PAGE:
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New Book, 'League Of Denial,' Exposes 2 Decades Of NFL Minimizing Link Between Football, Concussions, And Brain Damage

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‘League of Denial,’ a new football book, exposes the NFL minimizing the connection between football, concussions, and brain damage. Random House LLC

Soon after the National Football League’s (NFL) $765M settlement on Aug. 29 over concussion-related brain injuries suffered by 18,000 retired football players, the league has found itself under fire once again. Excerpts released from a new book about the league’s management of safety and health concerns reveal two decades' worth of lies and deception.

League of Denial: The NFL, Concussions and the Battle for Truth is written by ESPN investigative reporters Mark Fainaru-Wada and Steve Fainaru. Excerpts released on Wednesday by ESPN The Magazine show the NFL tampering with scientific evidence by discrediting the work of independent scientists who had highlighted the detrimental health risks that concussions pose to athletes, especially football players. Disregarding scientific research, the league has been caught red-handed citing scientific data that is flawed and biased under Paul Tagliabue, the former NFL commissioner, ESPN reports.

In 1994, Tagliabue created the Mild Traumatic Brain Injury (MTBI) committee to act as the league’s concussions investigatory committee. According to the excerpt, the committee published its controversial research in the medical journal, Neurosurgery, and the piece was edited by a New York Giants consultant,  Dr. Michael Apuzzo. The reporters commented that Apuzzo, a neurosurgeon consultant, was a “sports guy wannabe” who would brag about having lunch with the former NFL commissioner and was just excited to stand on the sidelines during football games.

The studies published in Neurosurgery by Apuzzo had conclusions that left many in the medical field apprehensive. The ESPN investigative reporters revealed that Apuzzo would ignore the peer-reviewers’ objections to the league research and would immediately rush to rubber-stamp it in the journal. Scientists soon scorned the puzzling research and ridiculed the journal as "The Official Medical Journal of the National Football League" and the "Journal of No NFL Concussions.” Concussions were discussed as minor injuries, multiple concussions were not linked to an increased risk of further injury, and football was not seen as a potential risk factor for brain damage under the conclusions of Apuzzo.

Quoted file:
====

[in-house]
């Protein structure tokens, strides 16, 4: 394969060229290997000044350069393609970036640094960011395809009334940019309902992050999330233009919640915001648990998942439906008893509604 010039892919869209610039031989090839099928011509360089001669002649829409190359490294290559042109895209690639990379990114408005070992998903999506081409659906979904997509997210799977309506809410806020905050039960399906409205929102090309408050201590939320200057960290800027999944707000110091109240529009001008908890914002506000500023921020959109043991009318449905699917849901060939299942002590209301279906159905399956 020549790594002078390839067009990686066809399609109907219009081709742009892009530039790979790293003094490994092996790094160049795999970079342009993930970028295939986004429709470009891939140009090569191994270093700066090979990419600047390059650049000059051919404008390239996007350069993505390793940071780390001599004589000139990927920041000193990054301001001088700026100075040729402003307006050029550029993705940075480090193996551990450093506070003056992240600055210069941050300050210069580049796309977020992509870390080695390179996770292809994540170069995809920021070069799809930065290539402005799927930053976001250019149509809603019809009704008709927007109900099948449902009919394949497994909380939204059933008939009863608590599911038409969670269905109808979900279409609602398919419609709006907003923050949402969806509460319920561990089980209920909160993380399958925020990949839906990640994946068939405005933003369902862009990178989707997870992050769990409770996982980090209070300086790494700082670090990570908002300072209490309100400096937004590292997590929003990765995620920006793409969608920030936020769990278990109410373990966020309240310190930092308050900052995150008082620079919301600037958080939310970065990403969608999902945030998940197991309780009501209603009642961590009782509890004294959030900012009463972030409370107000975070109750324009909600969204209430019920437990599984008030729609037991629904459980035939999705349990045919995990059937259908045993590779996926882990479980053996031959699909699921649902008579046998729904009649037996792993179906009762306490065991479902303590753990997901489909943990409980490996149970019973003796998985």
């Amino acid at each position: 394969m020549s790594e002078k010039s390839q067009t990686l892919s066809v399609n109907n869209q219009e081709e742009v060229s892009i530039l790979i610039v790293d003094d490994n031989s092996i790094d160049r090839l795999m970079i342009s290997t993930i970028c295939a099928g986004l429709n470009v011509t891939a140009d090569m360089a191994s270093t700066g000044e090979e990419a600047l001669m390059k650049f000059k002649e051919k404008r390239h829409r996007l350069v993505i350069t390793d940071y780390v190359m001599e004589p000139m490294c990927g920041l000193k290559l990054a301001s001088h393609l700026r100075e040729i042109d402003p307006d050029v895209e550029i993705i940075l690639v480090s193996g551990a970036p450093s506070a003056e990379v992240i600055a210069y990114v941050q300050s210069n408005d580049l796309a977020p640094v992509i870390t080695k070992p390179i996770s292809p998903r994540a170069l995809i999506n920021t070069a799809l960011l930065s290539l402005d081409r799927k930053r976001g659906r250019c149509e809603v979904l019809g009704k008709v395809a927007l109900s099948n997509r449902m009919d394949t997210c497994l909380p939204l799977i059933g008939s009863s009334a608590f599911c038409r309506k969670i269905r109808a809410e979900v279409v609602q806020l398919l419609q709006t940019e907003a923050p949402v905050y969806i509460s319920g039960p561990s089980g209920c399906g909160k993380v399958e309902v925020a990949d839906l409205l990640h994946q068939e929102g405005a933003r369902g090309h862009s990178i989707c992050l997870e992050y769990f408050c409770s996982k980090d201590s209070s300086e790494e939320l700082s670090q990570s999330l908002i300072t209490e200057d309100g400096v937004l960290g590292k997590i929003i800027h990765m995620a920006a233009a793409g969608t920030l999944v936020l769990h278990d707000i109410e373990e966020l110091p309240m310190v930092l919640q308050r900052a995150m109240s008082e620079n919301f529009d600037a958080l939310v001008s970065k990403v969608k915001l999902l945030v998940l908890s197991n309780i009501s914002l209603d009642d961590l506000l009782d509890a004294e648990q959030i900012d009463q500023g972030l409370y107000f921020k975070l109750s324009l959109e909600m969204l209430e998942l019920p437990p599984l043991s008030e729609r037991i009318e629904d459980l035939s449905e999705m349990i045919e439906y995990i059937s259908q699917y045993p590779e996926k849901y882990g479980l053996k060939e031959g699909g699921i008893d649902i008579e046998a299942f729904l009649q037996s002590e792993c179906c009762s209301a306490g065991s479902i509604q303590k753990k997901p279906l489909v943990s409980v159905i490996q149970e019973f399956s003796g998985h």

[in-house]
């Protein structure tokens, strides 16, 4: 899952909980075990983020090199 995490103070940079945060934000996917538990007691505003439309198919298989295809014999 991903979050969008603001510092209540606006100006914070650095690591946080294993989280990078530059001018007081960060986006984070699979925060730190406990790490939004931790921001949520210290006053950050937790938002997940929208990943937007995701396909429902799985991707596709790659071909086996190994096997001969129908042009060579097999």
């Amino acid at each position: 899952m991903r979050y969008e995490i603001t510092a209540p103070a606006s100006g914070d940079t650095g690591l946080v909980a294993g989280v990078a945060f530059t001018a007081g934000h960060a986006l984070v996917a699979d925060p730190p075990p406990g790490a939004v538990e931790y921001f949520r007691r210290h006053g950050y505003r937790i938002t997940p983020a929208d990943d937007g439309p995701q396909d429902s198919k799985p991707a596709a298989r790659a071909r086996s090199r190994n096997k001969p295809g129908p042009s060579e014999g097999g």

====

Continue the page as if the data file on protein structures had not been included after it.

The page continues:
According to the Centers for Disease Control and Prevention (CDC), all concussions are serious, and most of them occur without the loss of consciousness. Athletes who have experienced a concussion are at an increased risk for another concussion. The reoccurrence of concussions can result in brain swelling, permanent brain damage, and even death.

A small group of scientists who refuted Apuzzo’s findings decided to take matters into their own hands and came up with research data showing that concussions are, in fact, detrimental to football players’ health. “The essence of football — the unavoidable head banging that occurs on every play, like a woodpecker jackhammering at a tree — can unleash a cascading series of neurological events that in the end strangles your brain, leaving you unrecognizable,” reads an excerpt from the book.

This research was presented to NFL executives in hopes that they would reevaluate and look out for the health and safety of their players. Instead, the league decided to conceal the evidence by exerting its economic, political, and media power and replacing the research with their own.

After Tagliabue left in 2006, Roger Goodell, the current NFL commissioner, started to slowly acknowledge the possible and serious health outcomes of brain injuries. In 2010, the NFL decided to become a contributor to concussion research by donating $1 million to Boston University, reports ESPN. BU was seen as the league’s “preferred brain bank.” Families of retired players were encouraged to donate the brains of former players for research. However, when BU researchers found a connection between the deaths of former San Diego Chargers linebacker Junior Seau and other multiple former players, the league decided to distance itself from BU and donate $30 million to the National Institutes of Health (NIH), instead.

The NIH supported BU’s claim and announced Seau tested positive for chronic traumatic encephalopathy (CTE), a chronic brain condition that has also been documented in the brains of 50 deceased football players, including 33 who played in the NFL, ABC News reports. CTE is thought to be the result of repeated concussions and can lead to dementia, memory loss, and depression.

Seau’s ex-wife, Gina, told ABC News and ESPN that researchers informed her Seau’s disease was caused by “a lot of head-to-head collisions over the course of 20 years playing in the NFL … And that it gradually, you know, developed the deterioration of his brain and his ability to think logically.”

“Football's health crisis featured not millions of anonymous victims but very public figures whose grotesque demises seemed almost impossible to reconcile with their personas," the Fainaru brothers wrote in their book.

League of Denial will be published on Tuesday by Crown Archetype.

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